An optional questionnaire was administered to visitors after controlling the robotic fish, to acquire feedback on the usability of the platform and learn their thoughts on pertinent environmental issues. Users indicated that the experience was enjoyable, rating the exhibit on average 4.6 out of 5 stars, and identified marine pollution, overfishing, and climate change as the most pressing environmental issues we are currently facing.

To allow visitors additional time to interact with the platform and to examine uninterrupted interactions with Commodore, the platform was customized to operate in a 1000 liter tank (Figure 6) and demonstrated to the public in New York City, at The River Project from August 19, 2014 to September 22, 2014 and at the Brooklyn Children’s Museum from October 9, 2014 to January 19, 2015. In this platform, the robotic fish was presented alongside educational material that was created based on the usability studies and interactions with education professionals.

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Outlook on Future Research

To further expand on the degree of interactivity of Commodore, we are exploring natural user interfaces. Such interfaces have been shown to be effective tools for enhancing user engagement and learning [16-[18]. A proposed platform to control a robotic fish with a natural user interface is illustrated in Figure 7. This system can possibly involve a minigame, such as to collect water temperature, to further encourage user engagement [19].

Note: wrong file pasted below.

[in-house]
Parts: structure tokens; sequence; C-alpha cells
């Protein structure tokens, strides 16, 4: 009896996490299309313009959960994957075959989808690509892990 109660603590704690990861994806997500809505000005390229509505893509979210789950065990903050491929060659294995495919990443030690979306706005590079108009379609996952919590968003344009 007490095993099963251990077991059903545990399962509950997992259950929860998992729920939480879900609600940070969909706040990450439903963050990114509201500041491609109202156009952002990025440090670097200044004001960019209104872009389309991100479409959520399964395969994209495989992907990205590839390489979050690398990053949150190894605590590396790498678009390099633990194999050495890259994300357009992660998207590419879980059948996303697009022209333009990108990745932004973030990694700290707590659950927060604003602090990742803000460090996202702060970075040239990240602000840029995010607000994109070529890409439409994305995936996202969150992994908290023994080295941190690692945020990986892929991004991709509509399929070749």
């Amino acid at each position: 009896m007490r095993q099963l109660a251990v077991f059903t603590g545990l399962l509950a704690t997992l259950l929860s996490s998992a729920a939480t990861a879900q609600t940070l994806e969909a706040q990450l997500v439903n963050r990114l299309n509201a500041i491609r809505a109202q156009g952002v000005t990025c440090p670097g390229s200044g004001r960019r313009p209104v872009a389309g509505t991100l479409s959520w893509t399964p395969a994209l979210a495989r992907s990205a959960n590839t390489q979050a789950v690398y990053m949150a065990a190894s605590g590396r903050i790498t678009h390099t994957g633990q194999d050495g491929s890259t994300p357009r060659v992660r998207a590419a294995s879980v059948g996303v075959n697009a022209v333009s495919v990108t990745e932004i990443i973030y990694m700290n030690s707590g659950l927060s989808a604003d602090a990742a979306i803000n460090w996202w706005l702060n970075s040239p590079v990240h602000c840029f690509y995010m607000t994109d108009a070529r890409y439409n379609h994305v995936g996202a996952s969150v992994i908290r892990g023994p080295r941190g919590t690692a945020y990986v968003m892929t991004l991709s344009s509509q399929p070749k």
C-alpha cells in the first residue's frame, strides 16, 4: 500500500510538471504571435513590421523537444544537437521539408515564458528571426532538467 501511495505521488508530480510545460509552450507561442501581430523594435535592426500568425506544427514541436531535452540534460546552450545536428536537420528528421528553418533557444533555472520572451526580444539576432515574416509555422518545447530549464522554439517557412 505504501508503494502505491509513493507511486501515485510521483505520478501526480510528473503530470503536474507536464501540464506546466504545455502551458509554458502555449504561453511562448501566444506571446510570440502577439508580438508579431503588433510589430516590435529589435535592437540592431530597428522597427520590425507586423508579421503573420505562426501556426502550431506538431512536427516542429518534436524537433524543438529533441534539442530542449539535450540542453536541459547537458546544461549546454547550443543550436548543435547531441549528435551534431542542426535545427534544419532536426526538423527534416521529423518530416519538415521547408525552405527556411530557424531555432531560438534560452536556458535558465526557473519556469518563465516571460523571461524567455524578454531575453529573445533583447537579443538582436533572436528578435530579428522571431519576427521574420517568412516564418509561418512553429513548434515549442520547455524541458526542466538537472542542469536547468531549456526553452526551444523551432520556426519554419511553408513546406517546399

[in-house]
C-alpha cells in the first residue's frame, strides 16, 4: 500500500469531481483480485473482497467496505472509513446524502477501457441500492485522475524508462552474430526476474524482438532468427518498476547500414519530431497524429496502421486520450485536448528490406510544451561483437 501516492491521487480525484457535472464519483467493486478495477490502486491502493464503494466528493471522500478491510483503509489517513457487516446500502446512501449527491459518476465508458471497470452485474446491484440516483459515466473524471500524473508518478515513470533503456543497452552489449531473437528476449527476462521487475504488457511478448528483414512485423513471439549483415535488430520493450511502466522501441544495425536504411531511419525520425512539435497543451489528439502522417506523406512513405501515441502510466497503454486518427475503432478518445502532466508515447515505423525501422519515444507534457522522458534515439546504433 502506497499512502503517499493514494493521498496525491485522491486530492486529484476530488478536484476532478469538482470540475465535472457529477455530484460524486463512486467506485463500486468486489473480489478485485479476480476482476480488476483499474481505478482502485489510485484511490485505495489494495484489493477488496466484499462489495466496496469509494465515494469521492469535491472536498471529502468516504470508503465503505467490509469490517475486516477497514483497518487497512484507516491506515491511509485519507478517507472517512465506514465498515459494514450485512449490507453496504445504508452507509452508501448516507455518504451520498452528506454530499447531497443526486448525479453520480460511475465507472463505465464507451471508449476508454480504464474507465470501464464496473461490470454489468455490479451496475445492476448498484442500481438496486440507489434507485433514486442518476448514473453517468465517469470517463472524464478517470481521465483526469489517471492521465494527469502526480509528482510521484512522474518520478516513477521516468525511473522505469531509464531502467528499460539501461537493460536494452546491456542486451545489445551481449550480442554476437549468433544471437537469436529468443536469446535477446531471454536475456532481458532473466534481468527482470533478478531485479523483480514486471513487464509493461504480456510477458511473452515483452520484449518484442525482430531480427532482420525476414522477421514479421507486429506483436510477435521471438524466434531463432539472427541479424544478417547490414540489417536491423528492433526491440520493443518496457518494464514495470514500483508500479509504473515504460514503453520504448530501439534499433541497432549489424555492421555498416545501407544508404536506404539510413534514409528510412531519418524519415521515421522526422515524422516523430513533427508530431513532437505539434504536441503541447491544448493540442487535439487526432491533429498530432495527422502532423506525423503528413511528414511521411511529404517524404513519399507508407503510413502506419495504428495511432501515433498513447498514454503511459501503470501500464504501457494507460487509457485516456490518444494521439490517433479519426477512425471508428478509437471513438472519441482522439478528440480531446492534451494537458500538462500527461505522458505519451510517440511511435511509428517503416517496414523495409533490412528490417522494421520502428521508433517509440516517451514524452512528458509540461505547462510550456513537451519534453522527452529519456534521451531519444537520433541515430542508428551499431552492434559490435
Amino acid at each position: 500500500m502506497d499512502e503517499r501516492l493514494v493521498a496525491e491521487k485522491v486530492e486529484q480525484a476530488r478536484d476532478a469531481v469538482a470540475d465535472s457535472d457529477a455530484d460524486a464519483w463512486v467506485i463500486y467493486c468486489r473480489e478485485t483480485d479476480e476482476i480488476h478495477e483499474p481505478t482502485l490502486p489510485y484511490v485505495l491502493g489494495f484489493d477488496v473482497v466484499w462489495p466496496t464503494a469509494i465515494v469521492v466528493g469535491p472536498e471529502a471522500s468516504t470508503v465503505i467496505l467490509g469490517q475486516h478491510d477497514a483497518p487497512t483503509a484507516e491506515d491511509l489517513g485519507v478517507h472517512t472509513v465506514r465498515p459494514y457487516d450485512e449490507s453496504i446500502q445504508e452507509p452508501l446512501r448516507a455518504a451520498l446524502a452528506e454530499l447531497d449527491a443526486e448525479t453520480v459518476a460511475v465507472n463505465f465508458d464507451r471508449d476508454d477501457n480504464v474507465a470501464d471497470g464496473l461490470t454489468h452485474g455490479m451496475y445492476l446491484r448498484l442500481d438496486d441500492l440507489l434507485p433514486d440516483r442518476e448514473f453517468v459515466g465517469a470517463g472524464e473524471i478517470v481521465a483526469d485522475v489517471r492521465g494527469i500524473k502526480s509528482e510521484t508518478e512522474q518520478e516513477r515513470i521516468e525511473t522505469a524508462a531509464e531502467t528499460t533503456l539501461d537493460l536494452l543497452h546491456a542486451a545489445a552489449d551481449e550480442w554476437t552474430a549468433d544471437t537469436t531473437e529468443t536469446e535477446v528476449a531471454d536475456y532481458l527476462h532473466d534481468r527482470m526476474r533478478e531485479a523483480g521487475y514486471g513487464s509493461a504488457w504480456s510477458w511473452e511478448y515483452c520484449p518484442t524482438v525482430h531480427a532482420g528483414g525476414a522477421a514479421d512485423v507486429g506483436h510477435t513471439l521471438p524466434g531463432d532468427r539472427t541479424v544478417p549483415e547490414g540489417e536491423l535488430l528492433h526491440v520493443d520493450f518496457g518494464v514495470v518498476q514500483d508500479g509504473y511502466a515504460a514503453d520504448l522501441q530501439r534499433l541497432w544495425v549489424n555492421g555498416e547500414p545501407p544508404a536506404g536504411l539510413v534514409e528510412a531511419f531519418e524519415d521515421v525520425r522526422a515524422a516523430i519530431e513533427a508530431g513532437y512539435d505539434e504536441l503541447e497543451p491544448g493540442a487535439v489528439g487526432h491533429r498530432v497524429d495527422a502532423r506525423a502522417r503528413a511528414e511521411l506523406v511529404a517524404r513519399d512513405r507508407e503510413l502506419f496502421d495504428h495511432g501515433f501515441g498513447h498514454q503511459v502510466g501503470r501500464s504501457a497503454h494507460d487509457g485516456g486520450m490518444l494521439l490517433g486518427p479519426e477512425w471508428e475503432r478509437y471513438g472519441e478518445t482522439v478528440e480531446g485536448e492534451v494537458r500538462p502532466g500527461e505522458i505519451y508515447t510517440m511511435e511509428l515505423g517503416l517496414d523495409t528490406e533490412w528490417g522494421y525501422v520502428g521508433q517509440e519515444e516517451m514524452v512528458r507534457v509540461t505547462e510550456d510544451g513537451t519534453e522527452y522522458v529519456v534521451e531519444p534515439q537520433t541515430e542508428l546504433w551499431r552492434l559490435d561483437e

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In a parallel research effort, we are also investigating a new autonomous charging station for the robotic fish to minimize maintenance by museum personnel. A proposed platform for enabling continuous use of an untethered robotic fish through a direct contact approach is sketched in Figure 8.

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Conclusions

An interactive robotic fish exhibit was developed to aid informal science learning. The platform has been well received by visitors and has contributed to increasing their interest in robotics. Integrating natural user interfaces and autonomous charging into the exhibit is expected to further enhance the visitor experience and strengthen the feasibility of robotics-based informal science education.

Acknowledgment

The authors would like to thank Drs. Mary Leou and Catherine Milne for Important feedback on the informal science education aspects of the platform; Raymond LeGrand and Chengxing Zhang for the implementation of iDevice applications; Jayhwan Cheong, Mauro DeBellis, Chengxing Zhang, and Chun Hsien-Wu for assistance with hardware development; Jeffrey Laut and Tiziana Bartolini for help with planning and implementing the events; The River Project and the Brooklyn Children's Museum for graciously hosting Commodore; and all the visitors for their valuable feedback. This research was supported by the National Science Foundation under grant nos. CMMI-0745753, DGE-0741714, and DRL-1200911.